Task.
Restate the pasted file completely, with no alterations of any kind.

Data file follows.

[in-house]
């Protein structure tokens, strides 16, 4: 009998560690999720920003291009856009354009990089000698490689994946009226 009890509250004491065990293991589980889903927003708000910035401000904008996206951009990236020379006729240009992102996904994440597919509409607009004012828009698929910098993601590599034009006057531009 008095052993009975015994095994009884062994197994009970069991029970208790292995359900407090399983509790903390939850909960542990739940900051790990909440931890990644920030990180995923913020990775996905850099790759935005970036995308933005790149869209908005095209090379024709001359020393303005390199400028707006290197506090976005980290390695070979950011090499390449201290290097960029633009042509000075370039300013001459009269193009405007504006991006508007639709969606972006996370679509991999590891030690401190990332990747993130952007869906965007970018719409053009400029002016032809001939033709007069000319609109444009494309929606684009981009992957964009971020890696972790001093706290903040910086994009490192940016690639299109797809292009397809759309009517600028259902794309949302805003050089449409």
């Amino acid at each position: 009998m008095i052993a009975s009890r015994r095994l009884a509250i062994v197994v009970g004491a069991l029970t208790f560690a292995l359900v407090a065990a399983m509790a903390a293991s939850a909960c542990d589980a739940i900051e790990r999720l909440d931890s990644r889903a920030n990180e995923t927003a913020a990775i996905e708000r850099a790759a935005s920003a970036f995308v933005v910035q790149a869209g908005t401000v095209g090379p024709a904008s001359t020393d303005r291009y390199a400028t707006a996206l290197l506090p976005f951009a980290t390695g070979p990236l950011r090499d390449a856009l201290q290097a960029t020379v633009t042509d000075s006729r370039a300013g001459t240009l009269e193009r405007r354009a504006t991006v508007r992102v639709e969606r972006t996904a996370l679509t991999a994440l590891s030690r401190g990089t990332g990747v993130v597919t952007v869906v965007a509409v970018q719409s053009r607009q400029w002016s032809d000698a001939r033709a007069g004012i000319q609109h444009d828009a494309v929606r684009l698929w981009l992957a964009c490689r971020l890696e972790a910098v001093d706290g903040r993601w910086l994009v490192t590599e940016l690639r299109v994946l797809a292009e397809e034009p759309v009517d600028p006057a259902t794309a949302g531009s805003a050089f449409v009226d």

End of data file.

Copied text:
[in-house]
């Protein structure tokens, strides 16, 4: 009998560690999720920003291009856009354009990089000698490689994946009226 009890509250004491065990293991589980889903927003708000910035401000904008996206951009990236020379006729240009992102996904994440597919509409607009004012828009698929910098993601590599034009006057531009 008095052993009975015994095994009884062994197994009970069991029970208790292995359900407090399983509790903390939850909960542990739940900051790990909440931890990644920030990180995923913020990775996905850099790759935005970036995308933005790149869209908005095209090379024709001359020393303005390199400028707006290197506090976005980290390695070979950011090499390449201290290097960029633009042509000075370039300013001459009269193009405007504006991006508007639709969606972006996370679509991999590891030690401190990332990747993130952007869906965007970018719409053009400029002016032809001939033709007069000319609109444009494309929606684009981009992957964009971020890696972790001093706290903040910086994009490192940016690639299109797809292009397809759309009517600028259902794309949302805003050089449409």
């Amino acid at each position: 009998m008095i052993a009975s009890r015994r095994l009884a509250i062994v197994v009970g004491a069991l029970t208790f560690a292995l359900v407090a065990a399983m509790a903390a293991s939850a909960c542990d589980a739940i900051e790990r999720l909440d931890s990644r889903a920030n990180e995923t927003a913020a990775i996905e708000r850099a790759a935005s920003a970036f995308v933005v910035q790149a869209g908005t401000v095209g090379p024709a904008s001359t020393d303005r291009y390199a400028t707006a996206l290197l506090p976005f951009a980290t390695g070979p990236l950011r090499d390449a856009l201290q290097a960029t020379v633009t042509d000075s006729r370039a300013g001459t240009l009269e193009r405007r354009a504006t991006v508007r992102v639709e969606r972006t996904a996370l679509t991999a994440l590891s030690r401190g990089t990332g990747v993130v597919t952007v869906v965007a509409v970018q719409s053009r607009q400029w002016s032809d000698a001939r033709a007069g004012i000319q609109h444009d828009a494309v929606r684009l698929w981009l992957a964009c490689r971020l890696e972790a910098v001093d706290g903040r993601w910086l994009v490192t590599e940016l690639r299109v994946l797809a292009e397809e034009p759309v009517d600028p006057a259902t794309a949302g531009s805003a050089f449409v009226d």